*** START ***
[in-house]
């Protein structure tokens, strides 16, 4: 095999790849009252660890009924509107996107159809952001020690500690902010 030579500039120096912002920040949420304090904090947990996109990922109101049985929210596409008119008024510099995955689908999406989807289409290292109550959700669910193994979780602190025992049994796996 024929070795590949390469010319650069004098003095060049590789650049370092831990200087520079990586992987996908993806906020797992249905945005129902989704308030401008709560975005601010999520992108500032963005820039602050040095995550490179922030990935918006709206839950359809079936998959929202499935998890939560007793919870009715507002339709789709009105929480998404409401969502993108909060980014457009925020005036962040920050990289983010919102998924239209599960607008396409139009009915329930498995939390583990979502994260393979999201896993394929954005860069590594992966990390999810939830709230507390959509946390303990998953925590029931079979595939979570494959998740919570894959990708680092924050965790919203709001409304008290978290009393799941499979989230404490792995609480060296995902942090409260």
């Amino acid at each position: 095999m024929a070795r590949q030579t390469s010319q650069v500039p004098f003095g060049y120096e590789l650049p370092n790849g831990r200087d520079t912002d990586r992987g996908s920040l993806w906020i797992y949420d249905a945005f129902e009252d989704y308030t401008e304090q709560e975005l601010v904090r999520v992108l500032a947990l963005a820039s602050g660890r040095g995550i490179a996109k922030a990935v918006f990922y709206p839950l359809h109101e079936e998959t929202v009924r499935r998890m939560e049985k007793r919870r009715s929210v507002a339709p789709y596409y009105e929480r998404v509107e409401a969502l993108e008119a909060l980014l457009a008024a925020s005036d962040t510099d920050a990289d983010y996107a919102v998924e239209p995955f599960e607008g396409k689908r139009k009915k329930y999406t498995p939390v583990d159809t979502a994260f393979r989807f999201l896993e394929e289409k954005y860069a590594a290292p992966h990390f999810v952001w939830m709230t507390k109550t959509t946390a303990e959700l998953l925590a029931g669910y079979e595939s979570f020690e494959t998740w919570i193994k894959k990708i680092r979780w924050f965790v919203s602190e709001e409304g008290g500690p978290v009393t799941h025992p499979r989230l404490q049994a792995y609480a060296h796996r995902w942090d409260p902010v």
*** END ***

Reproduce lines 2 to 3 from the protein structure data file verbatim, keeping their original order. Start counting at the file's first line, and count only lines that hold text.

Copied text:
């Protein structure tokens, strides 16, 4: 095999790849009252660890009924509107996107159809952001020690500690902010 030579500039120096912002920040949420304090904090947990996109990922109101049985929210596409008119008024510099995955689908999406989807289409290292109550959700669910193994979780602190025992049994796996 024929070795590949390469010319650069004098003095060049590789650049370092831990200087520079990586992987996908993806906020797992249905945005129902989704308030401008709560975005601010999520992108500032963005820039602050040095995550490179922030990935918006709206839950359809079936998959929202499935998890939560007793919870009715507002339709789709009105929480998404409401969502993108909060980014457009925020005036962040920050990289983010919102998924239209599960607008396409139009009915329930498995939390583990979502994260393979999201896993394929954005860069590594992966990390999810939830709230507390959509946390303990998953925590029931079979595939979570494959998740919570894959990708680092924050965790919203709001409304008290978290009393799941499979989230404490792995609480060296995902942090409260």
């Amino acid at each position: 095999m024929a070795r590949q030579t390469s010319q650069v500039p004098f003095g060049y120096e590789l650049p370092n790849g831990r200087d520079t912002d990586r992987g996908s920040l993806w906020i797992y949420d249905a945005f129902e009252d989704y308030t401008e304090q709560e975005l601010v904090r999520v992108l500032a947990l963005a820039s602050g660890r040095g995550i490179a996109k922030a990935v918006f990922y709206p839950l359809h109101e079936e998959t929202v009924r499935r998890m939560e049985k007793r919870r009715s929210v507002a339709p789709y596409y009105e929480r998404v509107e409401a969502l993108e008119a909060l980014l457009a008024a925020s005036d962040t510099d920050a990289d983010y996107a919102v998924e239209p995955f599960e607008g396409k689908r139009k009915k329930y999406t498995p939390v583990d159809t979502a994260f393979r989807f999201l896993e394929e289409k954005y860069a590594a290292p992966h990390f999810v952001w939830m709230t507390k109550t959509t946390a303990e959700l998953l925590a029931g669910y079979e595939s979570f020690e494959t998740w919570i193994k894959k990708i680092r979780w924050f965790v919203s602190e709001e409304g008290g500690p978290v009393t799941h025992p499979r989230l404490q049994a792995y609480a060296h796996r995902w942090d409260p902010v």